Taking Stock in the Garden

June 24, 2014

You win some you lose some.

I’ve been focussing too much lately on where I am losing (I beat the woodchuck in my veg garden, only to have a bunny from hell move in). I also had a solenoid in the sprinkler break and I realized too late to save some sun-singed plants in that section.  I’ve also been considering writing a ‘bring out your dead’ style post – this past winter was brutal and my list of lost plants is easily twice as many as any year in memory…I could go on with my laments….

But instead, today I’m choosing to focus on the positive and as I looked around the garden — I realize that many of my biggest success were entirely unexpected, accidental, or the result of a hurried and thoughtless decisions. Figures.

Garden by rochelle greayer

My favorite part of the garden right now is what I call the finger bed (so-called because it is shaped like an obviously giant finger).  I love grasses of all sorts and set out to create a great mix of them in this bed.  My intention has not turned out so great — I have a lot of grasses that can often all look too similar to be interesting.  But my boring overuse of grasses has been saved with some of my haphazard thoughtless planting choices.   candy oh roses, miscanthus, and dappled willow by rochelle greayer

Proven winners sent me a couple of Candy Oh! roses a few years ago to try out…and when they arrived this bed was brand new and empty. Lacking a plan and generally needing to fill space, I plopped them in.  I have to admit, I wasn’t enthusiastic about them at the time – back then I was still in my ‘I hate roses’ phase (from which I have mostly recovered).  I look at them now and I can’t imagine how dreadfully boring this garden would be without them.  Oh, and that Hakuro Nishiki Dappled willow was a plant I bought sight unseen through the local conservation plant sale – and I hated them (I had bought three!) when they arrived.  Garish and ugly were the thoughts in my head. Now I think bright and beautiful….just what is needed to break things up, offset the red flowers, and balance out all the dark brown and black buildings and tall pines around here.  What do I know? – I’m just a garden designer….

Candy Oh roses

I can however pat myself on the back for one thing (that worked way better than I expected).  Last year these roses were decimated by Japanese beetles.  They turned into ugly skeleton bushes in a matter of a week.  I also had a terrible infestation of grubs and moles.  These are all related of course (moles eat grubs, grubs kill grass and become beetles,  – if no grubs, then no beetles, and no moles).  I bought a huge box of milky spore powder early this spring and spread it accordingly.  It is clearly working.  The squishy mole ridden grass has gone away and you can see there isn’t a Japanese beetle in sight (look at those pretty healthy leaves!).  Score one for the gardener.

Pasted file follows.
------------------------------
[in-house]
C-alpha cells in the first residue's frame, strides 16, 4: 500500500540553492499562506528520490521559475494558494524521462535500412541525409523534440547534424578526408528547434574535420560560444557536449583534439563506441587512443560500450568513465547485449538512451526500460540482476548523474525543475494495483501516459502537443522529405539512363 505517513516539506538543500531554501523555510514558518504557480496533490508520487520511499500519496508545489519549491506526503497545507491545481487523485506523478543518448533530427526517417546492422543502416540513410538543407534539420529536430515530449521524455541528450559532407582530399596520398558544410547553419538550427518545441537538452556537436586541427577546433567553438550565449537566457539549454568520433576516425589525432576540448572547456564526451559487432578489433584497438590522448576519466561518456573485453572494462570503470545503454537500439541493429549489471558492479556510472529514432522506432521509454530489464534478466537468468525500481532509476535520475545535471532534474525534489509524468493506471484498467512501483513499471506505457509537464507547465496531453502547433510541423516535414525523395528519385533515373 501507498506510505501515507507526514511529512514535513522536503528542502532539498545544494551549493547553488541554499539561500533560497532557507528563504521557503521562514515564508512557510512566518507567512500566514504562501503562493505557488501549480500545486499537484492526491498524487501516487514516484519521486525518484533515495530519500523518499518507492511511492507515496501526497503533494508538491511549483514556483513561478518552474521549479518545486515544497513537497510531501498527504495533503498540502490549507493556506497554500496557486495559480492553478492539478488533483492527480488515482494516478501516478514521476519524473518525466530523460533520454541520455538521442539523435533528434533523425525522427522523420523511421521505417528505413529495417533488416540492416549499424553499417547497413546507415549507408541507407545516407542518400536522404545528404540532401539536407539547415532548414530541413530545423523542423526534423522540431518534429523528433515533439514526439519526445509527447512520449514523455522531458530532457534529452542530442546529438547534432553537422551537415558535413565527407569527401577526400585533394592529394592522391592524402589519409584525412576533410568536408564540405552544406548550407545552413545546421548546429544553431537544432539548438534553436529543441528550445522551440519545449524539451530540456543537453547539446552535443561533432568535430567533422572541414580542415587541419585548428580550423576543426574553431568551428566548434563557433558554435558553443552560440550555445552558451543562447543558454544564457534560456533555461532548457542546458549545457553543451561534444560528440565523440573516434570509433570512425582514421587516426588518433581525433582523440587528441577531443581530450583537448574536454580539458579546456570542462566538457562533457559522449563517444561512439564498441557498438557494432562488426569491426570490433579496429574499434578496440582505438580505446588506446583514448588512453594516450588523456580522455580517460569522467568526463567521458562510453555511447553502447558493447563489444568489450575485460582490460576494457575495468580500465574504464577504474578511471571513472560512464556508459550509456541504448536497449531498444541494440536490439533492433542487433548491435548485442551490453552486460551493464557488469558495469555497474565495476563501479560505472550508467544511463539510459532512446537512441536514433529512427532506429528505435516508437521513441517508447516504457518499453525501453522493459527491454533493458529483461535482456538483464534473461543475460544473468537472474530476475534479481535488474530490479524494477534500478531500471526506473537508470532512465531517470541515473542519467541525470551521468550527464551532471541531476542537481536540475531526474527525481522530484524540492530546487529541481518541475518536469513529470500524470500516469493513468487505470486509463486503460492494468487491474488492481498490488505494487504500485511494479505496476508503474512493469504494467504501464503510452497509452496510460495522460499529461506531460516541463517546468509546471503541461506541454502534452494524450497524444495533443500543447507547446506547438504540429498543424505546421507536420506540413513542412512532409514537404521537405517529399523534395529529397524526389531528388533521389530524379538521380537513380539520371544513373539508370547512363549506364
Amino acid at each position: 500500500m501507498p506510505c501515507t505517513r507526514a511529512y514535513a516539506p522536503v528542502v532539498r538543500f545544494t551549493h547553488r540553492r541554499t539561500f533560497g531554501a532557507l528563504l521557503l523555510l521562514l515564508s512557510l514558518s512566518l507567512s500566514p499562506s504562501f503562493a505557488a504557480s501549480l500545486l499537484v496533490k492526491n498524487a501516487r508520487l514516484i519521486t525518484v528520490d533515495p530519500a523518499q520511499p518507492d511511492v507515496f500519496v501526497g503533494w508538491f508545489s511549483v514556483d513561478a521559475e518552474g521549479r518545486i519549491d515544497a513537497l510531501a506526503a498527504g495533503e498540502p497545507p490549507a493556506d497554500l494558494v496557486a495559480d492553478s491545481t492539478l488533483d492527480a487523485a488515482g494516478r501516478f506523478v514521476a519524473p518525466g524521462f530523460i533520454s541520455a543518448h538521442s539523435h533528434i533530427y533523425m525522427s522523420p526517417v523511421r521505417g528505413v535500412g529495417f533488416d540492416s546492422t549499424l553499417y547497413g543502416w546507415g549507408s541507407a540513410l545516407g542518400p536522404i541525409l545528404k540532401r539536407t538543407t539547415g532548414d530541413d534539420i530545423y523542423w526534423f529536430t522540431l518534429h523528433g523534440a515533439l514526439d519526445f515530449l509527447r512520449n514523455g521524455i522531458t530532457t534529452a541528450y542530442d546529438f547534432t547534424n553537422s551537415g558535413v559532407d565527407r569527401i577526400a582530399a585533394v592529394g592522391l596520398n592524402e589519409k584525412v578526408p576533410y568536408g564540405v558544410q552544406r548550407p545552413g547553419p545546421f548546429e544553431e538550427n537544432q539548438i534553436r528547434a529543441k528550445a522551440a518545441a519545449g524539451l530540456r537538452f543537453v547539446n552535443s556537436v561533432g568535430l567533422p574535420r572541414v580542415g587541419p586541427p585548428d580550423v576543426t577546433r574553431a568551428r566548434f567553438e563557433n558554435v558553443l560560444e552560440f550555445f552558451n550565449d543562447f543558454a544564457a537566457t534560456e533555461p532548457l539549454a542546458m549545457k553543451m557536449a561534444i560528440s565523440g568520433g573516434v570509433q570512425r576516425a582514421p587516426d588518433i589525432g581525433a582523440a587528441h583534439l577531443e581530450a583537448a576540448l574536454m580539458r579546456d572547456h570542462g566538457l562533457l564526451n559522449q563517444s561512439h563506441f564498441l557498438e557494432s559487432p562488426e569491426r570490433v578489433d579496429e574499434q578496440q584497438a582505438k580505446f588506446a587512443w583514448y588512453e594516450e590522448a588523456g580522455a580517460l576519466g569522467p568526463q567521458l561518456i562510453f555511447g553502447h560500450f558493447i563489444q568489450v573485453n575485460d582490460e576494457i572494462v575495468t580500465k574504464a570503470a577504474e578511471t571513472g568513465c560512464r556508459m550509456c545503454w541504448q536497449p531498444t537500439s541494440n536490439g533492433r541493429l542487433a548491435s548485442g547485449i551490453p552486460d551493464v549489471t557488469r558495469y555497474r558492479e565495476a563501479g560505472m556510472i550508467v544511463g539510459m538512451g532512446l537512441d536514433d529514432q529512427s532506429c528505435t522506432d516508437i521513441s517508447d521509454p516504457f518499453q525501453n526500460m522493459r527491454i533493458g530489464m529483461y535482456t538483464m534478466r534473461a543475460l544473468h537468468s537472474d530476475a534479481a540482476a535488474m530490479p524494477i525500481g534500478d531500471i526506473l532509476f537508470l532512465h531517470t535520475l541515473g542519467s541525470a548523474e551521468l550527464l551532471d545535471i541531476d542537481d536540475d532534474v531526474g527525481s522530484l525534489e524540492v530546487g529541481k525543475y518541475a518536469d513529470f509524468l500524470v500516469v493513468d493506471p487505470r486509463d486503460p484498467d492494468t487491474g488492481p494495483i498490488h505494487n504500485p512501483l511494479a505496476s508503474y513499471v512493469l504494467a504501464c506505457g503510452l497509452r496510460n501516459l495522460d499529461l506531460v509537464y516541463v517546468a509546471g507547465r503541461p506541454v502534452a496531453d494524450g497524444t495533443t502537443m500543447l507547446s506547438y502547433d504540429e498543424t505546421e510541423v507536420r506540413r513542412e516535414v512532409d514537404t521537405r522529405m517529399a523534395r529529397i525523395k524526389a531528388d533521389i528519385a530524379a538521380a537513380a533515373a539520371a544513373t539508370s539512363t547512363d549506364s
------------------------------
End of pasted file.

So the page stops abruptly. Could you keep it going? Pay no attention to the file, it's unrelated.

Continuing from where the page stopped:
dianthus black adder and geranium rozanne by rochelle greayer

I noticed another happy accident that I am going to have to help along.  Is it me or do Geranium ‘Rozanne’ look really great with dianthus black adder?  They aren’t really mixed at the moment….but I am really loving the light purple and inky near black so I am going to have to give those dianthus seed heads a good shake around the geranium.  I suspect some silver leaves might really make things sing….We will see how this looks next year….

How about you — got any unexpected or accidental winners?

images by rochelle greayer

Disclosure: This post is sponsored by Proven Winners.  I am not an employee of Proven Winners and all opinions are my own. See the other posts in this series



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  1. rosekraft says:

    Sorry to be off topic, but I left this message on an earlier post about Geranium maderense and wasn’t sure if you had received it….
    I am lucky enough to live 5 minutes away from Strybing Arboretum here in SF so at least once every couple of weeks I have the opportunity to peruse their small plant kiosk for unusual tidbits.
    Today they had a 4″ pot of Geranium maderense, and for some reason I had total recall of this post, and your commitment to find and grow this plant.
    If you would be so kind as to email a physical mailing address I would be more than happy to package the plant up – of course I bought it – and send it off to you.
    As gardeners I think we can all relate to the obsessive pursuit of our current “unicorn plant” – it’s been a good year already as I was able to score a Luculia gratissima a few months ago.

  2. The winters and summers have been changing over the past five years at an accelerating rate so it is hard for the plants in my garden to adapt to the swings; I too have had more losses in the last couple of years than in the past 20 years. Having said that, the plants that are doing well are doing really well; gardening is certainly about change..

  3. commonweeder says:

    I lost my 2013 planted roses, but the wisteria I thought was deader’n a biscuit has had a miraculous recovery. I am a proponent of milky spore disease! Lots of roses – no (well almost no) Japanese beetles.

  4. Petra says:

    I am also a big fan of grasses, but I know that if you mix them together, the result might be just a big chaos (what happened to me as well)… Well, there is not so much happening in my garden right now so I cannot talk about winners, but what made me happy this month is, that I finally finished my small rock garden and also bought some new plants to make our house nicer after all the renovations. The first ones were a Peace lily and a Madagascar Jewel (inspiration from here, I had no idea about which indoor plants are the best for our house, hopefully it was a good choice). So for now I am just relaxing and planning the next steps, there is still a lot to do… 🙂

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